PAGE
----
Port Authority Air Traffic Control: Birds of a Different Feather

By Roz Hamlett, Portfolio Editor

Air traffic controllers orchestrate the movements of airplanes in the air and on airport runways and taxiways to protect passengers and aircraft, while getting travelers to their destinations as efficiently as possible.

But they aren’t the only ones controlling air traffic, human or otherwise.

Flying beneath the radar is an altogether different kind of air traffic controller. This close-knit team, dedicated to reducing the chance of bird strikes, operates not from a control tower but the Port Authority Engineering Department, and comprises James Loudon, principal landscape architect, and three colleagues, Sara Yildirim, Jenifer Horst and Tom Nicklas, who mentored Loudon and works closely as his partner.


A family of geese enjoy an outing on a median strip on Washington Blvd. near the Newport PATH station in Jersey City.

“We do whatever we can to discourage birds because birds cause the greatest threat to aircraft in flight during landings and takeoffs,” says Loudon, who was promoted earlier this year after many years with the landscape team.

“We work on everything together at every facility at the Port Authority,” says Loudon, “it’s that camaraderie that makes us successful.”

When Captain Chesley “Sully” Sullenberger landed Flight 1549 on the Hudson River after a flock of Canada Geese flew into the engines three minutes after take-off from LaGuardia Airport in January 2009, the incident dramatized the dangers of bird strikes at airports across the country. Sully’s heroic story was further highlighted by a Hollywood movie.

The landscape architecture team aren’t the subjects of blockbuster films and their aviation-related responsibilities are under-publicized. They don’t operate from the tower, but rather from a modest warren of cubicles on the 19th floor of 4 World Trade Center, or in the field across the region.

Nevertheless, they protect against bird strikes by working closely with aviation wildlife biologist, Laura Francoeur, to implement the Port Authority’s wildlife management plan, which includes managing the landscape to reduce the types of trees, shrubs and grasses that birds prefer.

Major airports — such as those operated by the Port Authority — are like Club Meds for birds, featuring large tracts of open land with areas of standing water that attract feathery fliers and create potential hazards to aviation.

Geese, for example, prefer to land on lawns, parking lots and other big open areas. By spacing trees in a grid 50 feet apart, geese can be discouraged from landing in densely wooded areas because they do not roost, Loudon says.

“Large trees are never planted so close together that they create a tree canopy overhead, which would encourage roosting and large populations of flocking birds,” he says.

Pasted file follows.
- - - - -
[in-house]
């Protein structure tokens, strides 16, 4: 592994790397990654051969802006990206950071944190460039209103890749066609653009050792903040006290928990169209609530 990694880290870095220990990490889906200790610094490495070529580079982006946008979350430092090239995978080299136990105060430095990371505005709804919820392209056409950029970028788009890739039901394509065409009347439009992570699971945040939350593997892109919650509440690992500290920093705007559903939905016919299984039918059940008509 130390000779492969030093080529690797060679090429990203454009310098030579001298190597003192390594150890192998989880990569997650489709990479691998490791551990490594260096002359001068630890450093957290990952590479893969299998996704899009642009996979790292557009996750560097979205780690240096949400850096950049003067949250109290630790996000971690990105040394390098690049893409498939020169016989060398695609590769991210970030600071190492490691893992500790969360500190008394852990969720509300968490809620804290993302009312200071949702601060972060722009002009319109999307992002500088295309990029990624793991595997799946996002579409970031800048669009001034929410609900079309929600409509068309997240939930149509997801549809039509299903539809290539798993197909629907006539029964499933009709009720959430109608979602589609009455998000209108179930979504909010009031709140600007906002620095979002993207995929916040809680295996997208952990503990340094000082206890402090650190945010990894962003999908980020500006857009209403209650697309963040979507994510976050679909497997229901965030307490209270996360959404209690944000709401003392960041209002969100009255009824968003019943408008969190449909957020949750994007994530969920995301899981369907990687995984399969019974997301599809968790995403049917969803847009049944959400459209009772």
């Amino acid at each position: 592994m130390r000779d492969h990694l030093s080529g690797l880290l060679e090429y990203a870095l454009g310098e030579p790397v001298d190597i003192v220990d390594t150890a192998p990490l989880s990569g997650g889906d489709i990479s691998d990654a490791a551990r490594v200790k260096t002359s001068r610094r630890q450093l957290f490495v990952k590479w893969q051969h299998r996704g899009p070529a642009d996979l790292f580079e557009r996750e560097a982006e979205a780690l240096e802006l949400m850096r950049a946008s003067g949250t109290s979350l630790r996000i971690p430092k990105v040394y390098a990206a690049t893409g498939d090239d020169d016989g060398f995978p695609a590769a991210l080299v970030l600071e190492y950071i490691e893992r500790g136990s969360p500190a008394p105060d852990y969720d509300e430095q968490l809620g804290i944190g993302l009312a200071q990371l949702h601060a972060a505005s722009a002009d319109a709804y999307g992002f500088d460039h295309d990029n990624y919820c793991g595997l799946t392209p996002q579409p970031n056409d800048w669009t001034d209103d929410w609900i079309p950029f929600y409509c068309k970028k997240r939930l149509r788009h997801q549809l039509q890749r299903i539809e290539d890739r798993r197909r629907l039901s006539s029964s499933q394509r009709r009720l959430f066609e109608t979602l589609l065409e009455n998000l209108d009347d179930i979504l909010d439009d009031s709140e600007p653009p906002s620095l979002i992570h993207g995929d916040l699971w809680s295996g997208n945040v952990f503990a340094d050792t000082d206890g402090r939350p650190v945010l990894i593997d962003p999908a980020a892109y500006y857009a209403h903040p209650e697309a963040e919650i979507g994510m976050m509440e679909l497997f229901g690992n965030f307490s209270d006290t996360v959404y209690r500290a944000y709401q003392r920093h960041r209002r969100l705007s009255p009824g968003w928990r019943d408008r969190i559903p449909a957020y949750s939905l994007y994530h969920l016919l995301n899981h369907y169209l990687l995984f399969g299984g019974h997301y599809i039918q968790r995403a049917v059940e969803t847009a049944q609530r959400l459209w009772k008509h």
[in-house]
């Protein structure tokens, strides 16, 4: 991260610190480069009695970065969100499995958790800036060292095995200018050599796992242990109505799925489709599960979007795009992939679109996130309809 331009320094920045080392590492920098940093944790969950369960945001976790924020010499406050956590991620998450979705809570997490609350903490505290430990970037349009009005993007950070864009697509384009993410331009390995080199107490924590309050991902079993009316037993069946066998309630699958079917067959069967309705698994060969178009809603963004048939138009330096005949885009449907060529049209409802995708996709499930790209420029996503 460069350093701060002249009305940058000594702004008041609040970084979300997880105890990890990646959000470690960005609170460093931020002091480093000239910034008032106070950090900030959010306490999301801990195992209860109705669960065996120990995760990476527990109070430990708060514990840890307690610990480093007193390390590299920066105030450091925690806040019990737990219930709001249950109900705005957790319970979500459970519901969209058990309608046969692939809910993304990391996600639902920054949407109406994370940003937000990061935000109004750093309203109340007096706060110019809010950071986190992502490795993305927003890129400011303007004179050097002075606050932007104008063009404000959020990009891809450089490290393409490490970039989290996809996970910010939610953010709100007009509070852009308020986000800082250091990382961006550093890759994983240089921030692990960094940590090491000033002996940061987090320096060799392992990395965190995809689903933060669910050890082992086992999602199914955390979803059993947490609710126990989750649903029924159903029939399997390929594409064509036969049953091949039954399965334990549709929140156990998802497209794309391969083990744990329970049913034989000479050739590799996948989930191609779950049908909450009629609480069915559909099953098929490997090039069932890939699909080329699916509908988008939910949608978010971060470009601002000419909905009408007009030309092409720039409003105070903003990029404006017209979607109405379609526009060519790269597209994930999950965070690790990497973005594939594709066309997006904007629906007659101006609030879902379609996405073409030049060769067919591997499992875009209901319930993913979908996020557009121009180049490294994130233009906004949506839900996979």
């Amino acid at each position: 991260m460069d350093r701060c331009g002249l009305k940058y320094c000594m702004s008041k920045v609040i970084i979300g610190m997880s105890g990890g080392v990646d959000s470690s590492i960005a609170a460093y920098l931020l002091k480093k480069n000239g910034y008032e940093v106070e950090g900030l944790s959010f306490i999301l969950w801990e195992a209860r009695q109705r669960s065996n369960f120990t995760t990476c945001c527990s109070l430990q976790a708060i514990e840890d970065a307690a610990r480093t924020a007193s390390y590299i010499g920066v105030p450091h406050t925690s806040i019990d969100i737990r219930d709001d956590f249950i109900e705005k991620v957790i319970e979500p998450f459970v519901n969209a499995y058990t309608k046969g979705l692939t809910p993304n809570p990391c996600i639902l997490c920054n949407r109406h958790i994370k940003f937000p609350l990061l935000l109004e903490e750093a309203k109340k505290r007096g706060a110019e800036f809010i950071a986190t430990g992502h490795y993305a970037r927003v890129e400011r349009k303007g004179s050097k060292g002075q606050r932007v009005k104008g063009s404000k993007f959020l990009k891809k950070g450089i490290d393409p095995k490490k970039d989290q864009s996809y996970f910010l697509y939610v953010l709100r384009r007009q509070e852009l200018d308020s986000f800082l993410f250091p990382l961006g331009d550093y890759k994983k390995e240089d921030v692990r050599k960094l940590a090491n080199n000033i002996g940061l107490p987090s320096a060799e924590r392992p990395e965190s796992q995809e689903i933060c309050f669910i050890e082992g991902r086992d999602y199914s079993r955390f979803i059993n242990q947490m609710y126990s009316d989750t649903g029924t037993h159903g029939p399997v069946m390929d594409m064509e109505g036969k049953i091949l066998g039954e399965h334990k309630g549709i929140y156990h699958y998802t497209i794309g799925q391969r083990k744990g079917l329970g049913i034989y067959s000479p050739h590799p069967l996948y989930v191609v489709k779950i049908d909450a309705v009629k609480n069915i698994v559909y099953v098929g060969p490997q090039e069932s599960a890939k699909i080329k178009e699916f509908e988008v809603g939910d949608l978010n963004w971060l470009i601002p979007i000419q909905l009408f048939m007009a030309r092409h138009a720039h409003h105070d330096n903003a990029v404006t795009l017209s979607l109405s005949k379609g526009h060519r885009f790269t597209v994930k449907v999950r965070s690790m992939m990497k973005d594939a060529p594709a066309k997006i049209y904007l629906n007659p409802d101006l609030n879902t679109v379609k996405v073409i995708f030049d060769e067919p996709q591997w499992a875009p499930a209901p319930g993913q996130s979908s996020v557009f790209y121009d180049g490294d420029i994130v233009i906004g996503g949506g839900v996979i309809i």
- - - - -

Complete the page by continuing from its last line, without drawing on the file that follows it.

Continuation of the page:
Loudon and Francoeur follow an advisory by the Federal Aviation Administration (FAA) — which oversees air traffic controllers — that mandates what to plant and what not to plant. For example, trees and shrubs that produce edible seeds or fleshy berries are avoided.

The use of tall fescue seed mix inoculated with Endophyte typically is planted at Kennedy, Newark Liberty and LaGuardia airports to discourage foraging birds. Endophyte is a fungus that grows within the plant itself, which birds find unpalatable and motivates them to find another food source.


Tall fescue grass inoculated with Endophyte is used at the region’s airports to discourage foraging birds.  Endophyte is a fungus that grows within the plant, which birds find unpalatable.

The landscape architects reduce or eliminate altogether the presence of standing fresh water at the airports through design and construction. Major construction to redevelop Terminal A at Newark Liberty created additional storm runoff and potentially more standing water. Working with civil engineers, the landscape architecture team redesigned a peripheral ditch around the site to capture more storm water, which is bordered by plants to dissuade geese from landing and entering the banks.

At low-lying Teterboro Airport, where heavy rains create high water levels in the ponds, the landscape design is a game of bait and switch. A sub-surface storage for water is constructed that the birds can’t see, which is then camouflaged with a foot of soil.

“By limiting the edible delights of birds and the places they gather to feed and reproduce, we can discourage them from visiting the airports, which goes a long way towards protecting the flying public from deadly bird strikes,” says Francoeur.


A flock of geese congregate at a golf course pond.  The FAA advises on-airport storm water management facilities to allow for the quick removal of surface water.  Where possible, airport operators must modify ponds to allow a maximum 48-hour detention period for drainage.



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